Editorial Board   Guest Author

Ms. Kolakowski

Heather Kolakowski

Lecturer in Food and Beverage Management, School of Hotel Administration, Cornell University

Heather Kolakowski is a lecturer in food and beverage management at the School of Hotel Administration (SHA). She teaches several food and beverage courses, including Restaurant Management, Contemporary Healthy Foods, as well as Hunger, Health and Nonprofit Social Enterprise. She is also the faculty advisor for Hotel Ezra Cornell (HEC), the student-run hospitality showcase conference which allows students the opportunity to put theory into practice while taking on leadership responsibilities each spring. Ms. Kolakowski has also taught at the Culinary Institute of America (CIA) in Hyde Park, NY. Her courses included Beverage Operations Management, Spirits and Principles of Mixology, Advanced Principles of Service in Hospitality Management, Introductory Table Service in the dining room of St. Andrew's Cafe, and Formal Hospitality and Service Management in the American Bounty Restaurant on the CIA campus. These front-of-the-house classes review the principles of fine service and hospitality in a restaurant setting, emphasizing customer service, beverages including wine and spirits, restaurant trends, and sales. In addition to her service classes, she has also taught the elective Women in Leadership. A 2000 graduate of SHA and a 2002 graduate of the CIA, Ms. Kolakowski returned to her culinary alma mater in 2008 after serving as food and beverage manager for the Four Seasons Hotel Company in Washington, D.C. and Jackson Hole, WY. Her additional professional experience includes assistant manager for the Peninsula Grille in Warrington, PA, and teaching assistant at both the CIA and Cornell University. Awarded an MBA at SUNY Empire State College in December 2013, Ms. Kolakowski is also a member of the Women's Foodservice Forum, Women Chefs and Restaurateurs, the United States Bartender's Guild Association, and the Cornell Hotel Society. Ms. Kolakowski is a Certified Hospitality Educator (CHE) and certified TIPS responsible alcohol service instructor.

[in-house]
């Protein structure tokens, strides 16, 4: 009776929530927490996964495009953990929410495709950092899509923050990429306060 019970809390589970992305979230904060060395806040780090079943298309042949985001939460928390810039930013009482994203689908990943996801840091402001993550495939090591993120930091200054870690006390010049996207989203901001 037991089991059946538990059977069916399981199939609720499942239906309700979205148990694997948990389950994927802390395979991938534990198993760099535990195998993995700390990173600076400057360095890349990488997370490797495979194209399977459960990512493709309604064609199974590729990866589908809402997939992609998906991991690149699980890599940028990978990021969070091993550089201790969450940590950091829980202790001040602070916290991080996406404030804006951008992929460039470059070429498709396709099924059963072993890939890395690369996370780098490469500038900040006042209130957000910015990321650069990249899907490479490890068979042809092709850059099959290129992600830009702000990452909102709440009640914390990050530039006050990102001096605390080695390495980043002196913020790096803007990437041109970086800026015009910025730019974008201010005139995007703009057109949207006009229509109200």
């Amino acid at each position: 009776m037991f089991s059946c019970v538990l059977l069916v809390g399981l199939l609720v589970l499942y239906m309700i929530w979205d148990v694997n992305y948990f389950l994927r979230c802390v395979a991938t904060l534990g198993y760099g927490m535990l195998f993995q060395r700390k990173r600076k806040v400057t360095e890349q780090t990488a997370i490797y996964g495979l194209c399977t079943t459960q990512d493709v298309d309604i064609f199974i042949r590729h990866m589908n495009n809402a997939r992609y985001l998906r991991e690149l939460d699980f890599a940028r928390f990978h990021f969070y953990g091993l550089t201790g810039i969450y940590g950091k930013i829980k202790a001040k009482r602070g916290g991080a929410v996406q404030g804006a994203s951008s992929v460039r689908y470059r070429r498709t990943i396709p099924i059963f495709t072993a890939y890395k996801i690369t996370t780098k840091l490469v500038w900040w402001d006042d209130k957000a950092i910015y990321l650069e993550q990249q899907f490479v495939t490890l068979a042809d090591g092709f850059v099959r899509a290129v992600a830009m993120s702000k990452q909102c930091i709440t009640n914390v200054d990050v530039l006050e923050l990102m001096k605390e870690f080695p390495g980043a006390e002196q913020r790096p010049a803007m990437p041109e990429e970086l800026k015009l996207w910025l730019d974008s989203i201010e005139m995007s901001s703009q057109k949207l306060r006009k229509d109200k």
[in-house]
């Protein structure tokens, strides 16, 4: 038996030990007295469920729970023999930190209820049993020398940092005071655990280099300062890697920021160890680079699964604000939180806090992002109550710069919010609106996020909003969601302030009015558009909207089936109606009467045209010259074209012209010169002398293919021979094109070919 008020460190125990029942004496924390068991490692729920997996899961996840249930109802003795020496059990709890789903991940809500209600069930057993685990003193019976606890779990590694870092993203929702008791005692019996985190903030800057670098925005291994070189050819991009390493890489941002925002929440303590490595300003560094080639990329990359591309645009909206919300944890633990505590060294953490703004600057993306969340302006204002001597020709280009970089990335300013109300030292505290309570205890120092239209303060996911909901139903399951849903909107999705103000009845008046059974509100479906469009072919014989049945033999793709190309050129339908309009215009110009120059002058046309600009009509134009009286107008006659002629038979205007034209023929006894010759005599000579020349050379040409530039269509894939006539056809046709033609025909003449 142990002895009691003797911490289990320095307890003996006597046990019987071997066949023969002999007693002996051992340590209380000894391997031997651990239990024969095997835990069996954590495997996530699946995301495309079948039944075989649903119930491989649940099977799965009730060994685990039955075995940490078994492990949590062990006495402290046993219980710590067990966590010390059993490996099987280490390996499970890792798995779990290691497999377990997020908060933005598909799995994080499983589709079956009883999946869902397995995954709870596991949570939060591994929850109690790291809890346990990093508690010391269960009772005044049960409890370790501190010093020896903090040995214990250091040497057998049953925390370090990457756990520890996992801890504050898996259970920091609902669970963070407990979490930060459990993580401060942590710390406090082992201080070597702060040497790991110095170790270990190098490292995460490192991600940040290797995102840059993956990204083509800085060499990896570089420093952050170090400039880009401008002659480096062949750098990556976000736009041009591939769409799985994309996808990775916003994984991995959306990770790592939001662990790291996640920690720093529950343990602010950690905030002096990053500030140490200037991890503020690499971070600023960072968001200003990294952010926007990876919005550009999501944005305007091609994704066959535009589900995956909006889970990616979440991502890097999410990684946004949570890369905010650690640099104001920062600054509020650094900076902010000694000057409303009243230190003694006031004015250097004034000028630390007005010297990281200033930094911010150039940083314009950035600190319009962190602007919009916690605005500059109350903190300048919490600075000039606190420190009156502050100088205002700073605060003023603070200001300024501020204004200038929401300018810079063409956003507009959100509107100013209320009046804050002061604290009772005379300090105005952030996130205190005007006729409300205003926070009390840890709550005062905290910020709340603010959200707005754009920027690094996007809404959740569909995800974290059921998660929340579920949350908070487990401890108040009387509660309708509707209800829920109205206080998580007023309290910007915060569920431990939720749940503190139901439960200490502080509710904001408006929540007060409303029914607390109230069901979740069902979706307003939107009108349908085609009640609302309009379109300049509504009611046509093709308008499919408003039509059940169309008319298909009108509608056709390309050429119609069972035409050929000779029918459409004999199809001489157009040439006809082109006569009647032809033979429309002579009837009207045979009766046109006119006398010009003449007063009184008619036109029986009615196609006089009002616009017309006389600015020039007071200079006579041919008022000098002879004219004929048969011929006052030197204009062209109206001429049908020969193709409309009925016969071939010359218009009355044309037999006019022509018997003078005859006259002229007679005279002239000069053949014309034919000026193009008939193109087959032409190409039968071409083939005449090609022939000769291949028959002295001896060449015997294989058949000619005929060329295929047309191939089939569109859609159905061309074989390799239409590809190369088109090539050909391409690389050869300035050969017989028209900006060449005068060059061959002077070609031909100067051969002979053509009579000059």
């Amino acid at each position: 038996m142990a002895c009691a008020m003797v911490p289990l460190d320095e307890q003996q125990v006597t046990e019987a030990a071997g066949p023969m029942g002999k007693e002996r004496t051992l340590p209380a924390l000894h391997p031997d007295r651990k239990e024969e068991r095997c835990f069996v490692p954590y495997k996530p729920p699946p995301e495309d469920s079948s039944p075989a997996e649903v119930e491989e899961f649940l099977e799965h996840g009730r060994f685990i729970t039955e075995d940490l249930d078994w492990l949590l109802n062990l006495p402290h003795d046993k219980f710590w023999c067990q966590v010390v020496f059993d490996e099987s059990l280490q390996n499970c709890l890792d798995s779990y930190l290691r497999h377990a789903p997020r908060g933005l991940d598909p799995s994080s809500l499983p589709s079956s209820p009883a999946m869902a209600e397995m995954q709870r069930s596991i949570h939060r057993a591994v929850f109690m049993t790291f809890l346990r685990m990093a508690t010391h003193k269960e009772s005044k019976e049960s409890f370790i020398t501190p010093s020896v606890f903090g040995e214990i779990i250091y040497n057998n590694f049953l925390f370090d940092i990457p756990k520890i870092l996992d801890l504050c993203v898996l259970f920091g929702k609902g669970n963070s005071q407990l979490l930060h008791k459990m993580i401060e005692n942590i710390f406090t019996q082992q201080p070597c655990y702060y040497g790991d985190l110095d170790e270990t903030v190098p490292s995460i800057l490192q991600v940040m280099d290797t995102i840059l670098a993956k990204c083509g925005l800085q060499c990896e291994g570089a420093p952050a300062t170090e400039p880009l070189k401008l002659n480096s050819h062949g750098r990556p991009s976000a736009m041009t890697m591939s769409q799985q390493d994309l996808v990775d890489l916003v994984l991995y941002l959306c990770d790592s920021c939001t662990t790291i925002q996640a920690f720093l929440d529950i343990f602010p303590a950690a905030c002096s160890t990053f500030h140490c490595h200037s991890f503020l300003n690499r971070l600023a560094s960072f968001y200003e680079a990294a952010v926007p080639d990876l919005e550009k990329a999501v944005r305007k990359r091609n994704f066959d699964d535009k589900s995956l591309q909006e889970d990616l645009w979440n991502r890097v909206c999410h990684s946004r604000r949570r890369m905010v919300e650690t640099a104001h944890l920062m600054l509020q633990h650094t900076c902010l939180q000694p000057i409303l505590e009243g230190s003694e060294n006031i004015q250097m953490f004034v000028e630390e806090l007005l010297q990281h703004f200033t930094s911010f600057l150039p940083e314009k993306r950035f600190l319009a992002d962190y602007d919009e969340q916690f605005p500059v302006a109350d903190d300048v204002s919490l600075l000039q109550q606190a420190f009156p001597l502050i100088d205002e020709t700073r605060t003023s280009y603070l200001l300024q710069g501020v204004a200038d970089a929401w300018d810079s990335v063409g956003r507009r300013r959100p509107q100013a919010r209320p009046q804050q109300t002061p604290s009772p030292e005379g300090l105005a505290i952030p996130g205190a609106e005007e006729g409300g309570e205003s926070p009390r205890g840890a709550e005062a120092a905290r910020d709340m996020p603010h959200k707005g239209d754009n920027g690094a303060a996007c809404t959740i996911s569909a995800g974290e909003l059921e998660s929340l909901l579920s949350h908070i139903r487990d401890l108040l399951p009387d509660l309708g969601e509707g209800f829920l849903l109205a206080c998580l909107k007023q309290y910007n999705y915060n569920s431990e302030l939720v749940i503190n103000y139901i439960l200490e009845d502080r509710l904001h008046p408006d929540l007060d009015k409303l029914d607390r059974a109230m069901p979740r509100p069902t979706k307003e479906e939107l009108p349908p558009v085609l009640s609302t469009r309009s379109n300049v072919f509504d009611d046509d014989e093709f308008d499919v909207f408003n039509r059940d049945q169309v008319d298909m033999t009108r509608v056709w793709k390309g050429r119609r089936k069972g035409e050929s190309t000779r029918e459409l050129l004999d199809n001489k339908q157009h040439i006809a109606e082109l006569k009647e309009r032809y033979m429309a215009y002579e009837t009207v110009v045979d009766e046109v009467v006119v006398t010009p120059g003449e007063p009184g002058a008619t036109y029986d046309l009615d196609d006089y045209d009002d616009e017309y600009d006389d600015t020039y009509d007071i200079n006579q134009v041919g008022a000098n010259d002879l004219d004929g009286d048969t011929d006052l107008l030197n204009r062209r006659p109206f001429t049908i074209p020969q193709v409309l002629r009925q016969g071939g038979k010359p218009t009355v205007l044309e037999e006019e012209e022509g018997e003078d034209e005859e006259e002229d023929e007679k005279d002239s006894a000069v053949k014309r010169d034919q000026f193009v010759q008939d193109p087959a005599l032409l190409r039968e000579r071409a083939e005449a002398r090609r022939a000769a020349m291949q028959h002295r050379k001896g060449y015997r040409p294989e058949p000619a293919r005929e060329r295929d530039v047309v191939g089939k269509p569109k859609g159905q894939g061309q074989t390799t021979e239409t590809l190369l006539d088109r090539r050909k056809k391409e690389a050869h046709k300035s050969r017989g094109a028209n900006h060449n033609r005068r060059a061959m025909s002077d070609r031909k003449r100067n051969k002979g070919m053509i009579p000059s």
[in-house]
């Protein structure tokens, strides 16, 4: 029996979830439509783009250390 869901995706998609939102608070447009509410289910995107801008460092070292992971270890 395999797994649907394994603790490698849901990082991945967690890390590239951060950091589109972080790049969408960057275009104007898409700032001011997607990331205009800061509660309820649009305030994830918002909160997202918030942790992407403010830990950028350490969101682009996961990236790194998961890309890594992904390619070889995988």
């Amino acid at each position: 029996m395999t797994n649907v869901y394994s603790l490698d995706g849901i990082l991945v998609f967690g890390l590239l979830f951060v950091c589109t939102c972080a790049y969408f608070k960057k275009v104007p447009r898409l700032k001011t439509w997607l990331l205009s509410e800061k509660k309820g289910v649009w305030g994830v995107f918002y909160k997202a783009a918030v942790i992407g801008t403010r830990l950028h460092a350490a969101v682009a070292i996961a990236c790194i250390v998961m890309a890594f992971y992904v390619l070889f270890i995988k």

Please visit http://www.cornell.edu for more information.

Ms. Kolakowski can be contacted at 607-255-8397 or haf30@cornell.edu

Coming up in November 2019...

Architecture & Design: Biophilic Design

The hospitality industry is constantly evolving to meet and exceed guest expectations. As a result, hotels are always on the lookout for new ways to improve the guest experience, and architecture and design is an essential part of this equation. Bold design is often the most effective way to make an exceptional first impression - an impression guests use to distinguish between brands. One design trend that is being embraced worldwide has become known as “Biophilic Design.” Biophilic design is based on the concept of biophilia, which is the theory that human beings have an innate tendency to seek out nature, natural elements, and natural forms. Biophilic design is more than hotels simply adding a surplus of plants; it involves incorporating specific design elements into a hotel in order to imbue it with a sense of wellness and well-being. Some of those elements include exposure to natural lighting; views of nature and rooms with a view; natural architectural patterns; salvaged or reclaimed woods of all types; reclaimed metals; sustainably sourced stone; living green walls and vertical gardens; and direct and indirect exposure to nature. Hotels that have incorporated biophilic design into their properties are reaping the benefits associated with this trend including reduced stress responses, better air quality, lower energy costs, and more positive guest reviews. Biophilic design has also been shown to improve guest moods and to satisfy consumer demand for environmental responsibility. Savvy hotel owners and managers are aware that nature-inspired elements enhance their guests' comfort and well-being, which is why this trend is becoming so prevalent. Biophilic design is just one topic in the fields of hotel architecture and design that will be examined in the November issue of the Hotel Business Review.